AUSTIN, Texas — If water were fire, the pool at the Lee and Joe Jamail Swimming Center would smoke.
Three event records were set Saturday during the third and final evening of competition at the 2014 NCAA Division I Men’s Swimming and Diving Championships, and Michigan sophomore Dylan Bosch -– one of those who made Saturday history – summed it up nicely for his fellow record-breakers.
“Just to be in the books and written in to the history of NCAA swimming is a big deal,” he said of his own, fresh 200-yard butterfly mark.The smoke began rising with the night’s second event -- the 200-yard backstroke. California freshman Ryan Murphy won it in explosive fashion, setting an NCAA record of 1:37.35. It was the second individual title of these championships for Murphy, who also won the 100 backstroke on Friday. Plus, he was a member of the Cal team that won Friday’s 200 medley relay.
“This meet is so physically taxing,” Murphy said. “I’ve never been an emotional swimmer, but this meet, in order to be successful, you have to swim with a lot of emotion. So it’s been a bit of an adjustment, but it’s so much fun.”
In the 200 breaststroke, Arizona junior Kevin Cordes – as he did a year ago in Indianapolis – won his second event of the meet in historical fashion. Cordes finished in 1:48.66, erasing the American record of 1:48.68. It also was his 11th record in the past two seasons.
“It’s kind of crazy,” Cordes said. “It still hasn’t set in the past couple years. Just still going out there and trying to improve.”
For him, improvement means big chunks out of national record books. A day earlier, Cordes had shattered the NCAA, American, U.S. Open and meet records in his 100-yard breaststroke victory.
“It’s really satisfying to end the meet out like this,” Cordes said. “We had a little rough patch and some bad breaks but I finished it off strong. I couldn't be happier.”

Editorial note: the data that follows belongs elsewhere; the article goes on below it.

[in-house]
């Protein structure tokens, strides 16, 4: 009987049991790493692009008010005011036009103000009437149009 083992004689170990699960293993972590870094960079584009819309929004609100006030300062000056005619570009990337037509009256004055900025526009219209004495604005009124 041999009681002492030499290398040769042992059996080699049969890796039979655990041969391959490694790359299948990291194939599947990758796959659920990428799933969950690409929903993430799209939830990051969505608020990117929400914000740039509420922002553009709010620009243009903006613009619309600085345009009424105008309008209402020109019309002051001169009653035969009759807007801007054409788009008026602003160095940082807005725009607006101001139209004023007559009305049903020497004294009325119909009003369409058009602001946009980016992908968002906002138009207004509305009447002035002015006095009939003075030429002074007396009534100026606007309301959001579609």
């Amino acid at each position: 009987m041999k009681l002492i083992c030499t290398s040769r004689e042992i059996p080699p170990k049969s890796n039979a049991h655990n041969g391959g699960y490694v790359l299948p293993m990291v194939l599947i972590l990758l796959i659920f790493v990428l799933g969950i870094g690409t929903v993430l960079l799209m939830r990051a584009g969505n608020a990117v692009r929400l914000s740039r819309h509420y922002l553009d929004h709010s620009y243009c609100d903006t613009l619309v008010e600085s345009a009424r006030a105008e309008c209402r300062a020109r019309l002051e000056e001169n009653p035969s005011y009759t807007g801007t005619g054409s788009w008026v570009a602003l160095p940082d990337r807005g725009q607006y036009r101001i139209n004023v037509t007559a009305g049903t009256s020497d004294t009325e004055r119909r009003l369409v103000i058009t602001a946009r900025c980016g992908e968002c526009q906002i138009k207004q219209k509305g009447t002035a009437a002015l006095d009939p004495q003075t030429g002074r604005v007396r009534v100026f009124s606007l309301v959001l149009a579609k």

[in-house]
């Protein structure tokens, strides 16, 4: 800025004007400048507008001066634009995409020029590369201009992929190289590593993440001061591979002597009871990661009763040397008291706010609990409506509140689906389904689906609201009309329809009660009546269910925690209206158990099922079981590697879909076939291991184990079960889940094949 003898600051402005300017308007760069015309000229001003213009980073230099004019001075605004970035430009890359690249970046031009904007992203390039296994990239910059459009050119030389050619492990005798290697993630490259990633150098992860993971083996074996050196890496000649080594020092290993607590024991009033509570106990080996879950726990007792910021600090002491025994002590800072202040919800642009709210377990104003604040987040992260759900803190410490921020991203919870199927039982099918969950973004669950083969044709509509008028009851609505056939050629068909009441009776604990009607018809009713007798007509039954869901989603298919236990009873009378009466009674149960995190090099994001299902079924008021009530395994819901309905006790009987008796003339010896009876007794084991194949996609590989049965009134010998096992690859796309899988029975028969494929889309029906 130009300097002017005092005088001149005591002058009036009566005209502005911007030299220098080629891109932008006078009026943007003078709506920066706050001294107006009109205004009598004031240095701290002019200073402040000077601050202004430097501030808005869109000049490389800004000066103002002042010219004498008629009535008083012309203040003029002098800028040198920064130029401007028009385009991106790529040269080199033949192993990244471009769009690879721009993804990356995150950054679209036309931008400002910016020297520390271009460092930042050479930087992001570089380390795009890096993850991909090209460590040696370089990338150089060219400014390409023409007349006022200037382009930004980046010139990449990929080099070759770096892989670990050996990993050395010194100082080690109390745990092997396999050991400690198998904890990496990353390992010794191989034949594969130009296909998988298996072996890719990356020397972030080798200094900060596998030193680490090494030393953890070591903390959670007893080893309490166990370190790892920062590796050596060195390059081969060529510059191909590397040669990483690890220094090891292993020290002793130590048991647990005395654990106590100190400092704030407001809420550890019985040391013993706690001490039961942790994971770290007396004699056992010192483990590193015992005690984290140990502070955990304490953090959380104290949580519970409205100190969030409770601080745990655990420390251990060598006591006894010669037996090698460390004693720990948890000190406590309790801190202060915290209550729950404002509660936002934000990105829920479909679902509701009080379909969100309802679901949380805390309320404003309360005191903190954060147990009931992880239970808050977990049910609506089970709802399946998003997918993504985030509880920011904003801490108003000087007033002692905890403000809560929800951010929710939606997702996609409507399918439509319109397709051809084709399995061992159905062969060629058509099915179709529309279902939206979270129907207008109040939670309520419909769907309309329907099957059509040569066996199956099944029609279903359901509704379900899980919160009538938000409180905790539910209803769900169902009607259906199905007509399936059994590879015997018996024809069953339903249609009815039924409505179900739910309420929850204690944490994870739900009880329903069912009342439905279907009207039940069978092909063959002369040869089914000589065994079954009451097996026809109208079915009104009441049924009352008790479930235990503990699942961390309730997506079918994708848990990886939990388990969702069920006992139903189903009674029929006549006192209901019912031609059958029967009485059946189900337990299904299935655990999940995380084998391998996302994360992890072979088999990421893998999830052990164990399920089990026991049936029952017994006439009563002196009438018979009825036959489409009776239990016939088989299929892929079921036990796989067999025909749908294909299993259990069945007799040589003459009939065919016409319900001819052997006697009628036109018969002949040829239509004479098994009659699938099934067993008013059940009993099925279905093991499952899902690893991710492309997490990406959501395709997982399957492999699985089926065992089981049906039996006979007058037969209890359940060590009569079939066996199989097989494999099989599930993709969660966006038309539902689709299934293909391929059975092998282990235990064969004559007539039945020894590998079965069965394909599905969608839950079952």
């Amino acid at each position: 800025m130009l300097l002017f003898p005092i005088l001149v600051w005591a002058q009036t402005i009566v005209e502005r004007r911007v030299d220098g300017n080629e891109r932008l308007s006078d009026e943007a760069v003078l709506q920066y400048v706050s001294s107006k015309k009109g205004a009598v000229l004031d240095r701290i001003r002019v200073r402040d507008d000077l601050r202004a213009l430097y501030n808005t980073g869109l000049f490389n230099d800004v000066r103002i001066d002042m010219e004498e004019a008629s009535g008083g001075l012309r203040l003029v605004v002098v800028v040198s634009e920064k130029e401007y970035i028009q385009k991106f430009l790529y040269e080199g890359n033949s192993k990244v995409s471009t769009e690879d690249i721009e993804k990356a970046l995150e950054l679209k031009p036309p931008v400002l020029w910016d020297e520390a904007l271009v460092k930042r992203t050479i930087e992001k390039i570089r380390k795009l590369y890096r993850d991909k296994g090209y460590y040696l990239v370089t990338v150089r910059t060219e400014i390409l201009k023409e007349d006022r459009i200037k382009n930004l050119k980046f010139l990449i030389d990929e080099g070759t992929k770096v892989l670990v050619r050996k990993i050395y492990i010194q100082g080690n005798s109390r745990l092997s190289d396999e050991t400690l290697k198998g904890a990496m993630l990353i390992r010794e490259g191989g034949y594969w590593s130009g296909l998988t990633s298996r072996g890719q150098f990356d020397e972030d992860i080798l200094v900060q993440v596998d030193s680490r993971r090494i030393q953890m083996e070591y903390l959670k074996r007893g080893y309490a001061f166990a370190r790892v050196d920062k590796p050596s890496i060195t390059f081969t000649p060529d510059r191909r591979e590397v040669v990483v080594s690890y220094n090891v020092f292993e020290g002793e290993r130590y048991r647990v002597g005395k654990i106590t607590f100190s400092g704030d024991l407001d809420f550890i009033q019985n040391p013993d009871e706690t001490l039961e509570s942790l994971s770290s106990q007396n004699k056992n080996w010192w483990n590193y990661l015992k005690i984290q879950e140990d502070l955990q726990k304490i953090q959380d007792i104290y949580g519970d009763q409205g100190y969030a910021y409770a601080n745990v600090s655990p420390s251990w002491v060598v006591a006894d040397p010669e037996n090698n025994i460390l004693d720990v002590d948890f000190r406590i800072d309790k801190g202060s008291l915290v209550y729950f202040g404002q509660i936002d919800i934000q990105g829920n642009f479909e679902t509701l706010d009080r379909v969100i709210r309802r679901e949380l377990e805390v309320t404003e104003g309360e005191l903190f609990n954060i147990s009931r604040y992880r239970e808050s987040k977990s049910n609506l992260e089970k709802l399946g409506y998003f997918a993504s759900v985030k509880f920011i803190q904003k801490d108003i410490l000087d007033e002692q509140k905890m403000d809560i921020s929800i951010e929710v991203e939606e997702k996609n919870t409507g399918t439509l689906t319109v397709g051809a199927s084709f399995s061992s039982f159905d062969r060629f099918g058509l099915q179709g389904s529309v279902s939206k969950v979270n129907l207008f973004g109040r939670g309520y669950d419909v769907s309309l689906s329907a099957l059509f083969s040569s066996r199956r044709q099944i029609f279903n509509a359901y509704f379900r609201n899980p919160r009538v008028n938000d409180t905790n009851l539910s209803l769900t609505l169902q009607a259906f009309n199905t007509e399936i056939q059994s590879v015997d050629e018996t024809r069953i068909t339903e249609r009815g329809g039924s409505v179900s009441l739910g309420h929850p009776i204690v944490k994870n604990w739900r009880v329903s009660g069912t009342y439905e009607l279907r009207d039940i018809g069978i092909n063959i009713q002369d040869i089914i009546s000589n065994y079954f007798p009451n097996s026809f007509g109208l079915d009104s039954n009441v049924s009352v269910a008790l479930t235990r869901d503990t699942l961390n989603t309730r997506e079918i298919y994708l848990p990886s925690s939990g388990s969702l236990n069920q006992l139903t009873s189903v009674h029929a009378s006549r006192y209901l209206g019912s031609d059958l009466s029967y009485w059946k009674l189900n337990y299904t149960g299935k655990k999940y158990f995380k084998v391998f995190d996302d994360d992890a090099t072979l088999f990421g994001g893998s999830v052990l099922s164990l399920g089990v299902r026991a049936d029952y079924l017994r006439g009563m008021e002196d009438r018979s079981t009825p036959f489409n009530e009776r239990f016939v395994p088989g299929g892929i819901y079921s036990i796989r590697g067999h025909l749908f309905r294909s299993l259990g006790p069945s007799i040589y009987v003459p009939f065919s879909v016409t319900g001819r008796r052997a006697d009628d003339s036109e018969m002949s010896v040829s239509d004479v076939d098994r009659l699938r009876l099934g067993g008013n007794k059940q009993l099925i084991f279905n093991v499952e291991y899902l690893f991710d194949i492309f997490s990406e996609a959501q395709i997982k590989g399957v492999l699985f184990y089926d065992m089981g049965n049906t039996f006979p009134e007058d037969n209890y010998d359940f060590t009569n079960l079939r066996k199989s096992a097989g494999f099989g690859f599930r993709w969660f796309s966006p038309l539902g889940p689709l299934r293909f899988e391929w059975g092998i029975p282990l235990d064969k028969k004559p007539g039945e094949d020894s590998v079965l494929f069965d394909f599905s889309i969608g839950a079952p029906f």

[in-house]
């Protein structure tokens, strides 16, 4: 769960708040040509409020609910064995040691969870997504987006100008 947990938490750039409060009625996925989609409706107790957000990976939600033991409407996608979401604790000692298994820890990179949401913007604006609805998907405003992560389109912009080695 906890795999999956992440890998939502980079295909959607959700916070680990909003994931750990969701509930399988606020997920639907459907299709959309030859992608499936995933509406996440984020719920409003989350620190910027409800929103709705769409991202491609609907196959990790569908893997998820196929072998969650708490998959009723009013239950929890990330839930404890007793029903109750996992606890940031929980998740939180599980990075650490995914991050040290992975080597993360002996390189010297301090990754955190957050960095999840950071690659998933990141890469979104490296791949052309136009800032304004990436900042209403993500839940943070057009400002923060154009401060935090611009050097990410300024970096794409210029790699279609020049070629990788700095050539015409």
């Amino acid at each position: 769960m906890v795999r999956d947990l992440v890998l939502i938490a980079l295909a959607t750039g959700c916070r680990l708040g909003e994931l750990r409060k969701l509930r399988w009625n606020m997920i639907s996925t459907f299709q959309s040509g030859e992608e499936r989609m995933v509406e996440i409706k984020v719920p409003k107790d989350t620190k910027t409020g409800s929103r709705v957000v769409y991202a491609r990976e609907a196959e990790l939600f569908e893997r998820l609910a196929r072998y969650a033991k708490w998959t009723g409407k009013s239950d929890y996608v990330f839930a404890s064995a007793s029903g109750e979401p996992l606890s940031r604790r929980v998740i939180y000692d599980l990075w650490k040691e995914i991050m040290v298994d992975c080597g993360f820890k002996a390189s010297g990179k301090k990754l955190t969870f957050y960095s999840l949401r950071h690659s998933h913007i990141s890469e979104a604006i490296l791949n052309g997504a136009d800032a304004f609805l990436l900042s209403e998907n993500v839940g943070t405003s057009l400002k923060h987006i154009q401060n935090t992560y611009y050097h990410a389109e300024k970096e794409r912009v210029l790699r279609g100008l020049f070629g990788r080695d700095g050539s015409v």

Perhaps Saturday’s biggest shocker came in the 200 butterfly, where Florida’s Marcin Cieslak was considered the favorite. He finished second, however, to a blazing swim by Bosch, who set new NCAA, U.S. Open, meet and pool records with a 1:39.33.
“I had a pretty good feeling that I could get it,” Bosch said. “This is the fastest meet in the world and it’s crazy, man. I knew I had a chance to get the record, but I just wanted to do for my teammates over there.”
Saturday’s seminal victory likely was more satisfying considering Bosch’s position a year ago, when he was seeded first in the same NCAA event as a freshman. Then, he finished third behind California’s Tom Shields, who set a then-new NCAA record of 1:39.65 with his victory.
On Saturday, that record became Bosch’s.
“That was a great experience being next to Tom,” he said. “But I kind of wanted to win that one. I was just a freshman so I was pretty young. A year later and it’s an amazing feeling. It’s a really fast meet. It’s probably one of the fastest meets in the world.
“So, to be on the top of that podium is an awesome feeling and just a testament to how great the guys are at Michigan and how well we all train. I couldn't have done it without them.”